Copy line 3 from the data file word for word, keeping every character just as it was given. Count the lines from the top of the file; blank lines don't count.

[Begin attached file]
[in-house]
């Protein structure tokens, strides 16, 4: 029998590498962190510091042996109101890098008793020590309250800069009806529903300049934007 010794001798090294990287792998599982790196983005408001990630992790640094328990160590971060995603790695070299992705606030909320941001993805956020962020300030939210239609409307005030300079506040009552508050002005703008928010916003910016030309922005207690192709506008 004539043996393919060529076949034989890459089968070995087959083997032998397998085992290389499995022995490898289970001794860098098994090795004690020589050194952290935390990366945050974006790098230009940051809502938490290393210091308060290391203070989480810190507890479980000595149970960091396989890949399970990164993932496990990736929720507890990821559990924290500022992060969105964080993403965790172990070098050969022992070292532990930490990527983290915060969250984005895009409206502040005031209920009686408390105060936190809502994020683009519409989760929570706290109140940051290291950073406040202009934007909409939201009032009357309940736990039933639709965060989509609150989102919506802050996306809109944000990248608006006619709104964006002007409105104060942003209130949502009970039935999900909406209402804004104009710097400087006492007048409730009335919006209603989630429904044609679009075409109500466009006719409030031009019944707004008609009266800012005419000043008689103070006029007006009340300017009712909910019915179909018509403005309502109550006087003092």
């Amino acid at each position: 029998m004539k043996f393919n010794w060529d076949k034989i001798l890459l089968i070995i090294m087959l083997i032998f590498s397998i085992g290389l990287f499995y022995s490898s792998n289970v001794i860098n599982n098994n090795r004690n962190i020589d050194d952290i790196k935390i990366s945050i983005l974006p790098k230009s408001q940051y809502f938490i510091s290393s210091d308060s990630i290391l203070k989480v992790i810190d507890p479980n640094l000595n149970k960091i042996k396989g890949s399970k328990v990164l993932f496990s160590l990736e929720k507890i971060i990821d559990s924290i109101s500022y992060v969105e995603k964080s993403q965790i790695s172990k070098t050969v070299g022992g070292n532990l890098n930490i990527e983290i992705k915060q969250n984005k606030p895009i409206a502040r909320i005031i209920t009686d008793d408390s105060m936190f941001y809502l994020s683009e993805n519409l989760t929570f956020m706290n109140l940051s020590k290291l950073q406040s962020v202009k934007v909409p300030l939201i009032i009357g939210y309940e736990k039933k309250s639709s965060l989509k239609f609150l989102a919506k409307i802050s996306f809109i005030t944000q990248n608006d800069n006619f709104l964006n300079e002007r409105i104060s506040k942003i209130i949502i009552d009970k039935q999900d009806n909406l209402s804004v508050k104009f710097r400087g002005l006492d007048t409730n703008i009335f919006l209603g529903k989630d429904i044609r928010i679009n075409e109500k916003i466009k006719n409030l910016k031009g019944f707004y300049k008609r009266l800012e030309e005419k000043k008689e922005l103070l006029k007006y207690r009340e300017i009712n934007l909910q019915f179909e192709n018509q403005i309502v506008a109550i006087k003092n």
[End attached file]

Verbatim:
């Amino acid at each position: 029998m004539k043996f393919n010794w060529d076949k034989i001798l890459l089968i070995i090294m087959l083997i032998f590498s397998i085992g290389l990287f499995y022995s490898s792998n289970v001794i860098n599982n098994n090795r004690n962190i020589d050194d952290i790196k935390i990366s945050i983005l974006p790098k230009s408001q940051y809502f938490i510091s290393s210091d308060s990630i290391l203070k989480v992790i810190d507890p479980n640094l000595n149970k960091i042996k396989g890949s399970k328990v990164l993932f496990s160590l990736e929720k507890i971060i990821d559990s924290i109101s500022y992060v969105e995603k964080s993403q965790i790695s172990k070098t050969v070299g022992g070292n532990l890098n930490i990527e983290i992705k915060q969250n984005k606030p895009i409206a502040r909320i005031i209920t009686d008793d408390s105060m936190f941001y809502l994020s683009e993805n519409l989760t929570f956020m706290n109140l940051s020590k290291l950073q406040s962020v202009k934007v909409p300030l939201i009032i009357g939210y309940e736990k039933k309250s639709s965060l989509k239609f609150l989102a919506k409307i802050s996306f809109i005030t944000q990248n608006d800069n006619f709104l964006n300079e002007r409105i104060s506040k942003i209130i949502i009552d009970k039935q999900d009806n909406l209402s804004v508050k104009f710097r400087g002005l006492d007048t409730n703008i009335f919006l209603g529903k989630d429904i044609r928010i679009n075409e109500k916003i466009k006719n409030l910016k031009g019944f707004y300049k008609r009266l800012e030309e005419k000043k008689e922005l103070l006029k007006y207690r009340e300017i009712n934007l909910q019915f179909e192709n018509q403005i309502v506008a109550i006087k003092n």